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The Kamuinji Sabre
Items  (Melee Weapons)   (Combat)
MoonHunter's comment on 2006-03-02 08:50 AM
The explanation is a bit sparse. We need a bit more description, not only in terms of looks, but abilities and details of the blade itself.

I don't need specific history for this personally, this is a type of weapon... rather than an individual piece. Though what culture or when in history this technique was first discovered or used might be useful.

Crystals and metal don't make an alloy, they make an aggrigate (which in metal makes for a weak one). So this has to be a totally magic process.

How do mere blacksmiths tap this uber magic. Do they go to magic training or get magical training in their apprenticeship? Go to Comment
The Kamuinji Sabre
Items  (Melee Weapons)   (Combat)
MoonHunter's comment on 2006-03-02 11:45 AM
Oh. I just noticed this was your very first post here.

You managed to overcome most of the barriers that most first time posters stumble over. Good for you.

To continue on from my original comments, which might be seen as vague...
To be complete, your post needs to answer; "Who is involved?", "What is happening (and where and when)?" and "How and why things occur?". If it is an item or setting then include: What is the item/place? and What can it do?

Details are not as important as completeness. Read your post. Is there anything that someone (who doesn't know your campaign and the backstory) might have a question about? If you find such a question, edit the write up and include the answer to that question. Keep reading your post until you have answered every question (including ones that seem really stupid... there are a lot of really stupid people out there).

The Gold Standard here is quite simple:
If your post could not be part of a published fantasy novel, it needs work. That is what you should aim for.

If your item/ npc/ plot/ setting is not as well described and developed as something you would find in a published fantasy novel (excluding most DnD licensed novels), then it is not equal to the gold standard and needs work.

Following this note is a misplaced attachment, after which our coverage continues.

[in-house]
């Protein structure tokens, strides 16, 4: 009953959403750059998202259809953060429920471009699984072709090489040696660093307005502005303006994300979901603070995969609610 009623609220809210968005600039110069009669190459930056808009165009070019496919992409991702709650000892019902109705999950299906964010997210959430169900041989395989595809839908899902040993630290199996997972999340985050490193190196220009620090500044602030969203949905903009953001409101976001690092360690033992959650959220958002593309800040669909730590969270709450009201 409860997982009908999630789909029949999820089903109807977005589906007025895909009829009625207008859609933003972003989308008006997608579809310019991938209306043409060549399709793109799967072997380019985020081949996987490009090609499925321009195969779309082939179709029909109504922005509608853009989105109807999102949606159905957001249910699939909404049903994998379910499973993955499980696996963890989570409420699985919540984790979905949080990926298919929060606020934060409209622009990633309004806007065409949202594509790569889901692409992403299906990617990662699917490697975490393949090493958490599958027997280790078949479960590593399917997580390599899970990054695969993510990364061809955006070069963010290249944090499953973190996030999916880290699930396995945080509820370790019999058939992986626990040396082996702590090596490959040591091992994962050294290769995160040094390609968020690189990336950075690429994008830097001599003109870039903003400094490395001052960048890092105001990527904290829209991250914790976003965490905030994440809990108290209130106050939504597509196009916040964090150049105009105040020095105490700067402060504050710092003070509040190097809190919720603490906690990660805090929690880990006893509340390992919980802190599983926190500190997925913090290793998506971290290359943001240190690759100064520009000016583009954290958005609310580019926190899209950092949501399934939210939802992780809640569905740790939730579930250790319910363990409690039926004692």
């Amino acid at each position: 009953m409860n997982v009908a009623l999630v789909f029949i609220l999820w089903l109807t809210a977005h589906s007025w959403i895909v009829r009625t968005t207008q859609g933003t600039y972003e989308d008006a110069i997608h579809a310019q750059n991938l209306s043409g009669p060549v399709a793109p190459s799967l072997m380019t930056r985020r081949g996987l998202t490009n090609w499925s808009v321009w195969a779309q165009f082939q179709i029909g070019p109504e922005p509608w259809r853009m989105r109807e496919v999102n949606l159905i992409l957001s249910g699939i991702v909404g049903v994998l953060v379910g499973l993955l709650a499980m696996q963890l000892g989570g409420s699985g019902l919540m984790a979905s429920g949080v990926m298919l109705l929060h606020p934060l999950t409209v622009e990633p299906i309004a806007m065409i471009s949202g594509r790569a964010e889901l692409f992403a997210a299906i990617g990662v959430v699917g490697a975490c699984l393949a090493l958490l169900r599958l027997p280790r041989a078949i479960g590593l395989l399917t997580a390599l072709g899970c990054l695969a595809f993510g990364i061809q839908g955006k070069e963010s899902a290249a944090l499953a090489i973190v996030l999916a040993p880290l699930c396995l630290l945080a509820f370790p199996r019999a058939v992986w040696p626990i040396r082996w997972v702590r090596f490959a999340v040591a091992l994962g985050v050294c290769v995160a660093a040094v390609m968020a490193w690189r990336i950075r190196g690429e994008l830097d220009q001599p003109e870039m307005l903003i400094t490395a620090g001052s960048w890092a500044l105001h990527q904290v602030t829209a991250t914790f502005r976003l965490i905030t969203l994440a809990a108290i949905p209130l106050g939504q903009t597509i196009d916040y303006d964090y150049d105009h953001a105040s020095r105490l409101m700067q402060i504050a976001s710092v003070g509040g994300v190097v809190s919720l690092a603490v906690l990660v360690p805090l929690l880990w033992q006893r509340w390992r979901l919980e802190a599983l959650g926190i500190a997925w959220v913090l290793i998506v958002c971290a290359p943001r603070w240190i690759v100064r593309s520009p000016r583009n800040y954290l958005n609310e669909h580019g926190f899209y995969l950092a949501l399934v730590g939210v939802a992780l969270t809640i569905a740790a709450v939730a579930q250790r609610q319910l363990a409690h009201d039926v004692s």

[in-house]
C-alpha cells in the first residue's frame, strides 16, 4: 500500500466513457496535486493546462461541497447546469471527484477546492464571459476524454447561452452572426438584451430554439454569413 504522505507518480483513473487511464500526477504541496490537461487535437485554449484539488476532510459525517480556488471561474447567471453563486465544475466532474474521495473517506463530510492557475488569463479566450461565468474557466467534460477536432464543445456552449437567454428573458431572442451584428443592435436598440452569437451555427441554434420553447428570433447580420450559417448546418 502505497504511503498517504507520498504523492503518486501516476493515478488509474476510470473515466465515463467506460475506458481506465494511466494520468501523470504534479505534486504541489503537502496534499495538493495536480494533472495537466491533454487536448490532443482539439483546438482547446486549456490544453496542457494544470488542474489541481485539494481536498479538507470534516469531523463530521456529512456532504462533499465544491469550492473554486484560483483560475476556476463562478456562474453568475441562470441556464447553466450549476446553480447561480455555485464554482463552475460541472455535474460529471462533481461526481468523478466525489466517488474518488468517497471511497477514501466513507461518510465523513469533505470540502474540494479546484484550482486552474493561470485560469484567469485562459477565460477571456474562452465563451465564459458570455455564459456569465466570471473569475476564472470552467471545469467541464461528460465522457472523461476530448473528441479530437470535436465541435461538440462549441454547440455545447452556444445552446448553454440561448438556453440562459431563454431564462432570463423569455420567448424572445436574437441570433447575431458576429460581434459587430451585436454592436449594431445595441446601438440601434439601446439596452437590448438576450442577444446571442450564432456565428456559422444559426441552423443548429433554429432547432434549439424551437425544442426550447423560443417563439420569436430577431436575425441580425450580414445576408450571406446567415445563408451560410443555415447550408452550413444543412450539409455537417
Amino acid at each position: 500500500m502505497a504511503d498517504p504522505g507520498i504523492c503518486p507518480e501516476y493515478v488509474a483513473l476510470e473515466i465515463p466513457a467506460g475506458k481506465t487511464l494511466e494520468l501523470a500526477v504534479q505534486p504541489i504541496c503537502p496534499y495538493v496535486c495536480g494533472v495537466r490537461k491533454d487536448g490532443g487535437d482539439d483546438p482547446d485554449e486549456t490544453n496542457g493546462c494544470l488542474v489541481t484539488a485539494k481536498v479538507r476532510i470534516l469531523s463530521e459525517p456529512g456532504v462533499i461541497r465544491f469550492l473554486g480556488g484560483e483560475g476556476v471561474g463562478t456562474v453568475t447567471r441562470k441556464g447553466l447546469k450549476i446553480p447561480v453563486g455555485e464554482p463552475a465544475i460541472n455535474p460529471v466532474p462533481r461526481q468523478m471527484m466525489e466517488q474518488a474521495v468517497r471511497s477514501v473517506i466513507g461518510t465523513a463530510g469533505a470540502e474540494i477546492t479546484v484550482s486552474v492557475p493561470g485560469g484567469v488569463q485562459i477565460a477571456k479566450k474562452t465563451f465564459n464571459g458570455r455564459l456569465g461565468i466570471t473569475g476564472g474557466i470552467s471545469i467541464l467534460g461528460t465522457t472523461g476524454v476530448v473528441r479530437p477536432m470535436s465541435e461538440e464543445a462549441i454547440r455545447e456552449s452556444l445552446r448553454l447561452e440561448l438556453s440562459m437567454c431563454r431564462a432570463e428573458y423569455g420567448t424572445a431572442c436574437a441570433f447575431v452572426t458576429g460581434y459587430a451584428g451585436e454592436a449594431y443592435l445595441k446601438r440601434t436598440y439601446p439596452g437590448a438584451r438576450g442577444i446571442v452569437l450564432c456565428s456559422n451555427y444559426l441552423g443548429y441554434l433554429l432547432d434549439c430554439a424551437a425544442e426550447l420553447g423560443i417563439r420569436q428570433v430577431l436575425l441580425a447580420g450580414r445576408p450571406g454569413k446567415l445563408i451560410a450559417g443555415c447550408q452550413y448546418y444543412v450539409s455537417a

This standard is really not that hard to meet. New members often meet it on their first or second try. You do not need to be a professional writer, you just need to put a little effort into doing it right.

To help you achieve these, review the top rated posts of the category you want to post it. If you want to do an item, click into items, then the highest rated (in red) and it will give you a list of the best items. Read the first ten or so.

Hope to see more work from you (and an edit on this one) Go to Comment
The Kamuinji Sabre
Items  (Melee Weapons)   (Combat)
Scrasamax's comment on 2006-03-02 05:31 AM
I like the fact that it is made of a crystal metal alloy (watch the spelling there ;) Otherwise this is a rather generic sword. Go to Comment
The Kamuinji Sabre
Items  (Melee Weapons)   (Combat)
Cheka Man's comment on 2006-03-01 08:00 PM
So far, boring, just another generic magic sword.I will hold off my vote in the hope that you can turn it into something good. Go to Comment
The Kamuinji Sabre
Items  (Melee Weapons)   (Combat)
Dozus's comment on 2013-02-22 01:35 PM
Only voted Go to Comment
The Kamuinji Sabre
Items  (Melee Weapons)   (Combat)
Murometz's comment on 2006-03-01 07:38 PM
could use some more detailed explanation. like why cant magic be cast while its unsheathed, whats the seal look like, how did the blade get to be this way, who made the first one, etc...The bit about the smith unlocking full potential is kind of interesting-could use a little more splainin'

I'll hold off vote for now. Go to Comment
The Kamuinji Sabre
Items  (Melee Weapons)   (Combat)
valadaar's comment on 2013-02-22 01:16 PM
A reasonable item if sparse. Muro's and Moons detailed comments are good.

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The Kamuinji Sabre
Items  (Melee Weapons)   (Combat)
Wulfhere's comment on 2013-02-22 05:57 PM

A worthy first try, Rowler. Read the feedback, then consider how to make you next submission even better. In your shoes, I wouldn't go nuts revising this piece, but would instead focus my effort on outdoing myself with each new idea.


When you write, try to think of details that a reader might not expect, but which make sense. Ideally, you want to leave your reader thinking "I never would have thought of that!"


Hmmm.  I just noticed that this was first submitted in 2006.  In all likelihood, it's too late to give Rowler advice.

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